First, I think it's important for consumers to know that when they buy
something that is certified organic, it means the same thing no matter
which agency did the certification. That's why we got our farm certified
in the first place; it doesn't really help our marketing, but I think it's
important for consumers to know what they are getting. For example, some
organizations have much stricter feed requirements for dairy cows than
others. So how are consumers to know if their certified organic milk comes
from cows that were fed organic feed or not? I think this is the kind of
thing that national standards will solve.
Second, from the perspective of a small certifying organization: since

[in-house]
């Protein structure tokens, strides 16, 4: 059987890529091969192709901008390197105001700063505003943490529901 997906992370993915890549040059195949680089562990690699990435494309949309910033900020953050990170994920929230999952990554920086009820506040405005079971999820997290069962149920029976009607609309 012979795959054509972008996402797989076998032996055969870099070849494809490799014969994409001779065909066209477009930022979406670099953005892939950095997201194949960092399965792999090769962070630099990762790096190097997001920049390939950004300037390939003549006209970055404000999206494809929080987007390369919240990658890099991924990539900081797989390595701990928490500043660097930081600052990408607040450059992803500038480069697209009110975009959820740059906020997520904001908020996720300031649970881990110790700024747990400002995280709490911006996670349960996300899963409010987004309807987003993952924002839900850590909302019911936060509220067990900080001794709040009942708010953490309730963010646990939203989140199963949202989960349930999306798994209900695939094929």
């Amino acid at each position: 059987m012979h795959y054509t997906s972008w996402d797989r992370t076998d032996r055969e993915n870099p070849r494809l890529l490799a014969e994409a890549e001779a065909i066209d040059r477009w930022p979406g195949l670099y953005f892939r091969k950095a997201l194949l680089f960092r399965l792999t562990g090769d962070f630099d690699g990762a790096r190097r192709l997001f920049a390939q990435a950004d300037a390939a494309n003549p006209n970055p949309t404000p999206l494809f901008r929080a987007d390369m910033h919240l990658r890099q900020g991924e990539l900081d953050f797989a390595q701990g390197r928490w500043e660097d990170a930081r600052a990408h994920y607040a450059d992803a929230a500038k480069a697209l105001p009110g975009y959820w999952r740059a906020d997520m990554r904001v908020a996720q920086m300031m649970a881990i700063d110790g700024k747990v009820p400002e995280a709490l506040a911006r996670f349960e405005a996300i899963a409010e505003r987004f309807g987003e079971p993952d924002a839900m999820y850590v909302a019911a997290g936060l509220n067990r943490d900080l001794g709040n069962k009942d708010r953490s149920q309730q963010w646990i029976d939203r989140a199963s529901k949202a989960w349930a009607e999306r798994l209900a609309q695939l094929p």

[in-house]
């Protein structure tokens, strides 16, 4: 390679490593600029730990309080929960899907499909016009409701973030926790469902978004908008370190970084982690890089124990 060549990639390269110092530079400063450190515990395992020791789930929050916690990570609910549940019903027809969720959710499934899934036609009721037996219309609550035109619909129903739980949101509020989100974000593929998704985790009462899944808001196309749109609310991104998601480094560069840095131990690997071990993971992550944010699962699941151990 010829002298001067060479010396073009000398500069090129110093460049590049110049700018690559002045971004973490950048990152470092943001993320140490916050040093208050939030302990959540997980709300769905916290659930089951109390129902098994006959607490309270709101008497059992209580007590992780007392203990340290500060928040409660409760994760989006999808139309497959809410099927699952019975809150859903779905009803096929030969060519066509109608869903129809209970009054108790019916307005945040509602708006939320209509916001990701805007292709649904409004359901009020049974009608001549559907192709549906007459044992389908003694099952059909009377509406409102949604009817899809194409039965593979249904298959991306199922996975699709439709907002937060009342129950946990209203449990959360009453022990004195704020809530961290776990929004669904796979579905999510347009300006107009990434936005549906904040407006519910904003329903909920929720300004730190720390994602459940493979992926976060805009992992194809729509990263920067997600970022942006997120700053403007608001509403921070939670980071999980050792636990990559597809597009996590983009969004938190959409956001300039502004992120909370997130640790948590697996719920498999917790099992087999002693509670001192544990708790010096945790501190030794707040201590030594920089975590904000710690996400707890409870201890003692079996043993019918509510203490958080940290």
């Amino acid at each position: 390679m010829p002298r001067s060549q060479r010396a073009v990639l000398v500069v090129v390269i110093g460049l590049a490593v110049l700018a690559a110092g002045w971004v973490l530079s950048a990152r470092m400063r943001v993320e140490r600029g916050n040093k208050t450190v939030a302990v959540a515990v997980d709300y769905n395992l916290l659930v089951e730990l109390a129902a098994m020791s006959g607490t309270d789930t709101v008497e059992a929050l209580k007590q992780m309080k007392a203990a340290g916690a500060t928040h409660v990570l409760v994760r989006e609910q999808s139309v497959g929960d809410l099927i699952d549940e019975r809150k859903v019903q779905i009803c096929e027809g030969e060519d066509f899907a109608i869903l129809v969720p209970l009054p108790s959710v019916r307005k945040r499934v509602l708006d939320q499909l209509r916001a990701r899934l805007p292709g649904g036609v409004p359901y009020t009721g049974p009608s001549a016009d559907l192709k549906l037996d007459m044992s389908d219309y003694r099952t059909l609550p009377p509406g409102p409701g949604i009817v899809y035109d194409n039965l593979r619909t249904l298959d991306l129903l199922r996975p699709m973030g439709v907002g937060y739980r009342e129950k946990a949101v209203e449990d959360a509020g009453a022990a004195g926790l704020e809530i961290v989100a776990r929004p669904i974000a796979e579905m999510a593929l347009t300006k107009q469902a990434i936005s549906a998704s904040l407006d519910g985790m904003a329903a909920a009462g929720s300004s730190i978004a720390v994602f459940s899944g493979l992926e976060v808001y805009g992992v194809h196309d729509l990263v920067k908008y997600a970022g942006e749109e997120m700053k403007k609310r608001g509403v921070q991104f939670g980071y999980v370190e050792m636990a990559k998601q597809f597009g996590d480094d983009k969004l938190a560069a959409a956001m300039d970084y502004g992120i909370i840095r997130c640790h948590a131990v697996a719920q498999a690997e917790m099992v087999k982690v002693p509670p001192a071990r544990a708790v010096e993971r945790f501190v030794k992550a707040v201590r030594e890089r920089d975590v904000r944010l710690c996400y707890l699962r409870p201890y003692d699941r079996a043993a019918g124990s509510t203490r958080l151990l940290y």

different organizations have different requirements, reciprocity is
difficult, especially for processors. If you want to make a product that
contains items that are certified by more than one organization, it can
become really tricky. Also, our ability to do the kind of product review
we'd like to do is limited by human and financial resources; if we
(certifiers) all pooled our resources we'd be in better shape in many ways.
This isn't to say that I think national standards will solve all of these
problems. Their effectiveness will depend a lot on how much input they
seek from organizations that are currently doing certification, how willing
the NOSB is willing to listen to farmers' needs, and, as Sal points out,
who is going to pay for it.